A union representing various people in the legal sector has threatened legal action should any of its members, which includes solicitors, be sanctioned for responding reasonably to the coronavirus pandemic.
Shortly before the prime minister told the public to work from home where possible as part of stringent new measures, the Legal Sector Workers United (LSWU), a branch within the United Voices of the World Union, published an open letter in which it makes three demands to legal sector employers.
As well as full pay for employees and transparency when communicating with staff about Covid-19 policy, LSWU says all legal sector workers should be encouraged to work from home.
LSWU says: ‘Social distancing is now of primary and urgent importance. Where resources permit, employees should be given the option to access databases and software from their homes to continue their work so long as they are fit to do so. Where resources do not permit, or employees hold location reliant roles, employees should be sent home with full pay.’
On transparency, LSWU says employers must not ‘shirk responsibilities’ by, for instance, blaming ‘government inaction’.
The letter cites section 44 of the Employment Rights Act 1996, which states that in circumstances of danger which the employee reasonably believes to be serious and imminent, they leave or refuse to return to work.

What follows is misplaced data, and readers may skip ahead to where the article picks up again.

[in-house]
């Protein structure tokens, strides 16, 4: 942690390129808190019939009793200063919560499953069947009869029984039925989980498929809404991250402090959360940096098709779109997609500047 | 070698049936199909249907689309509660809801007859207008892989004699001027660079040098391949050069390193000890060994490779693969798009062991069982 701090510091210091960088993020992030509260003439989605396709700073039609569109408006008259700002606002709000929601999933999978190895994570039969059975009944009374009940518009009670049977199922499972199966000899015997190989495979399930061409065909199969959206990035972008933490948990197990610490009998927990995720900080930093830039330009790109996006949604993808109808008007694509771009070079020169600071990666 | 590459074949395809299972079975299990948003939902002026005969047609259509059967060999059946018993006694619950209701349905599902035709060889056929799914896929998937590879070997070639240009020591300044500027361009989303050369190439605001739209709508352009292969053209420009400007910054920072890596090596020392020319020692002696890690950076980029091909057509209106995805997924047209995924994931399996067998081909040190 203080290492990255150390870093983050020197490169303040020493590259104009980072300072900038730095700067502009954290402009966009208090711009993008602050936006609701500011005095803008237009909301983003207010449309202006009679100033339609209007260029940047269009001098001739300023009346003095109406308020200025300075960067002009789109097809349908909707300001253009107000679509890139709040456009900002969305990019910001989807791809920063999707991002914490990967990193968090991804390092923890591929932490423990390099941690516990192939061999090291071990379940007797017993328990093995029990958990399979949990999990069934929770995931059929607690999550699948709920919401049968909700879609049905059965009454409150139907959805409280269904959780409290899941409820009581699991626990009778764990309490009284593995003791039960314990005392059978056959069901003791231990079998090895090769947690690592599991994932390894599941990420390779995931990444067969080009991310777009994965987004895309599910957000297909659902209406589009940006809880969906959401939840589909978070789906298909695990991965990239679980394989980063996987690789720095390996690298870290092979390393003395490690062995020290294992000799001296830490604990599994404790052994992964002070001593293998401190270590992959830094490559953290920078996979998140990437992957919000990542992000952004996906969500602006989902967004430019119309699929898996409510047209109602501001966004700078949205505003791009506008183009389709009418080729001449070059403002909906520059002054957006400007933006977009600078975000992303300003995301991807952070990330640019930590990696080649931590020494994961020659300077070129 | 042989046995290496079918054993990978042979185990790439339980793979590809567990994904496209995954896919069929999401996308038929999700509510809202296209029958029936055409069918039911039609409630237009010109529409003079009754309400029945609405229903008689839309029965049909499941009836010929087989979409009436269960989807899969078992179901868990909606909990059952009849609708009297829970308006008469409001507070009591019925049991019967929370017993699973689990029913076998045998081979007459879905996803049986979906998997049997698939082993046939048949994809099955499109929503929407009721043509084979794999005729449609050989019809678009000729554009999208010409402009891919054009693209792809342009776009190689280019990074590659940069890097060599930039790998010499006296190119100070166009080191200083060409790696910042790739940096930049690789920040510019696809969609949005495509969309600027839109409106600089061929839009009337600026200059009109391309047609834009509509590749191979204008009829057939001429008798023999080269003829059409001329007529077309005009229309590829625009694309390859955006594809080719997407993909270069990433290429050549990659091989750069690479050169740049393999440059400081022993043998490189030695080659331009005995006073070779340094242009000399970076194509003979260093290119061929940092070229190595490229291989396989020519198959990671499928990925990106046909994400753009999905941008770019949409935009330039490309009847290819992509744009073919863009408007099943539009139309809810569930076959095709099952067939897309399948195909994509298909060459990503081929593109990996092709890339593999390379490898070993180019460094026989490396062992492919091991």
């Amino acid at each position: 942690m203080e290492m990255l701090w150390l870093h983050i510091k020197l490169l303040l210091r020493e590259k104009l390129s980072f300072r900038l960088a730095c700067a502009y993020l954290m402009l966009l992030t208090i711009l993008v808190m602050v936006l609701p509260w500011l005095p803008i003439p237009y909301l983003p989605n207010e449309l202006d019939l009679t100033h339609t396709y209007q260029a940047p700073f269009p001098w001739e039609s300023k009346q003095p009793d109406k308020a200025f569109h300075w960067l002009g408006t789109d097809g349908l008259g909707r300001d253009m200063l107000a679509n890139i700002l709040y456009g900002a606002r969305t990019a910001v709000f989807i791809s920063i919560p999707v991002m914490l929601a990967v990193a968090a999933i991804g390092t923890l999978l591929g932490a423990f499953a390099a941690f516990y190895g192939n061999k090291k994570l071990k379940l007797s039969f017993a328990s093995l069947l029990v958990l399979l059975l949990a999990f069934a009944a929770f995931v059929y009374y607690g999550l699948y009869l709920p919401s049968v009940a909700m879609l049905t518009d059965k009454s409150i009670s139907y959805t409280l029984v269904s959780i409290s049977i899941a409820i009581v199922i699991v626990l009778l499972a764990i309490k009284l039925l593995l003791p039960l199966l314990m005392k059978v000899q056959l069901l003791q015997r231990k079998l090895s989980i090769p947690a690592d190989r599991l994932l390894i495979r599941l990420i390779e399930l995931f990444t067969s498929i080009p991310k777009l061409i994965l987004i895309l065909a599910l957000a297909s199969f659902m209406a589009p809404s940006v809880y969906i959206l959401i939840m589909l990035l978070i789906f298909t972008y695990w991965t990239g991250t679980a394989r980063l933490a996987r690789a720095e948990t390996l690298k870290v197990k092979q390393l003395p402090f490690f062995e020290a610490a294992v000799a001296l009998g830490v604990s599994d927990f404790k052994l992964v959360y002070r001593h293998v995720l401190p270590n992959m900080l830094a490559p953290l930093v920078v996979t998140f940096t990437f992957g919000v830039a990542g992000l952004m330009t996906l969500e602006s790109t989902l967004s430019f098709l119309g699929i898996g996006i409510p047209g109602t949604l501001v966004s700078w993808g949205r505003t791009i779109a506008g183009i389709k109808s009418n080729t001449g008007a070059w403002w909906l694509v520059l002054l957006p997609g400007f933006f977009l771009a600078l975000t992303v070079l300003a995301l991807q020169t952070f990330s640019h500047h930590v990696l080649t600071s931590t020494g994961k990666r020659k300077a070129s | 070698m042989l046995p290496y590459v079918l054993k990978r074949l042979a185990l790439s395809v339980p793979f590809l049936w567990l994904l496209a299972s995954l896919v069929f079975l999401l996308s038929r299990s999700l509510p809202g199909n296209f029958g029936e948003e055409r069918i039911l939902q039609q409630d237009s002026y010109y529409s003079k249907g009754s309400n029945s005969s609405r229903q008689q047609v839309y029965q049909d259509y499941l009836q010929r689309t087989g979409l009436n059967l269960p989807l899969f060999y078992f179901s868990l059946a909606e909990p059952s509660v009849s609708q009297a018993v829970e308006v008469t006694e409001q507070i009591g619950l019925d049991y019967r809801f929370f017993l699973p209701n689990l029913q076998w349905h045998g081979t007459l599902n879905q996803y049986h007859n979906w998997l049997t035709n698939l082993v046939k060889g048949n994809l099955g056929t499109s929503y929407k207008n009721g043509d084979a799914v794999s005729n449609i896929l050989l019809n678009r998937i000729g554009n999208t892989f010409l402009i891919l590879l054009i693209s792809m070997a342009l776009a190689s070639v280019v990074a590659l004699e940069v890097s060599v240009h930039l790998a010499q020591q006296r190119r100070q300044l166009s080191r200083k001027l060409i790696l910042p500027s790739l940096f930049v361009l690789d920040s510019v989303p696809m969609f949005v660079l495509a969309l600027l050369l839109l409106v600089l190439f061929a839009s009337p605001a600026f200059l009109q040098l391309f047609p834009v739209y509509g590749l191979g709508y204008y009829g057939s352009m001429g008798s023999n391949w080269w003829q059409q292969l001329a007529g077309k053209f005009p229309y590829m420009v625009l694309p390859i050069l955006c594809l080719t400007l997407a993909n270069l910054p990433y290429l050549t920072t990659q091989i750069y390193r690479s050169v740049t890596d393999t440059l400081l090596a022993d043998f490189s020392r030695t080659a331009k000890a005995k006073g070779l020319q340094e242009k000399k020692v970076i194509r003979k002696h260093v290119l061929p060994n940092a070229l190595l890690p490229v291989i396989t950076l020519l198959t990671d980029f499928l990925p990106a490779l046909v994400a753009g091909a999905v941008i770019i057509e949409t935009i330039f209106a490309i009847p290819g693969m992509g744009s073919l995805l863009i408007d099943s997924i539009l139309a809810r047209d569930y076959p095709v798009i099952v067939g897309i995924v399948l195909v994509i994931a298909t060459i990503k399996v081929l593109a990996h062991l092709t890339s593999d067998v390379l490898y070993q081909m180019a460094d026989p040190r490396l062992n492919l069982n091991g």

LSWU says: ‘We will not hesitate to avail ourselves and our members of any and all legal remedies should they be subjected to any unlawful sanction in connection with their reasonable responses to the pandemic.’
The LSWU also said it had been mapping law firms’ response to the virus across the sector and found that while partners are working from home, the lowest paid staff are being forced to come into the office.
In a tweet posted on Tuesday, the group said: ‘This is an outrage. We are organising against this classist allocation of risk, which is an abuse of legal sector workers.’
The Gazette asked how many members LSWU represents. It was told that LSWU does not discuss numbers but has a 'large, diverse and ever growing membership'.
Meanwhile, in a Covid-19 note posted on its website, the Criminal Law Solicitors Association said it and the Law Society are talking to the Ministry of Justice and related agencies such as HM Courts & Tribunals Service and the Legal Aid Agency for guidance. Unresolved issues include possible adjournments or cancellation of hearings, measures to ensure time frames are met for paying legal aid claims, and compliance requirements.
*The Law Society is keeping the coronavirus situation under review and monitoring the advice it receives from the Foreign & Commonwealth Office and Public Health England.
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Coronavirus: legal trade union threatens action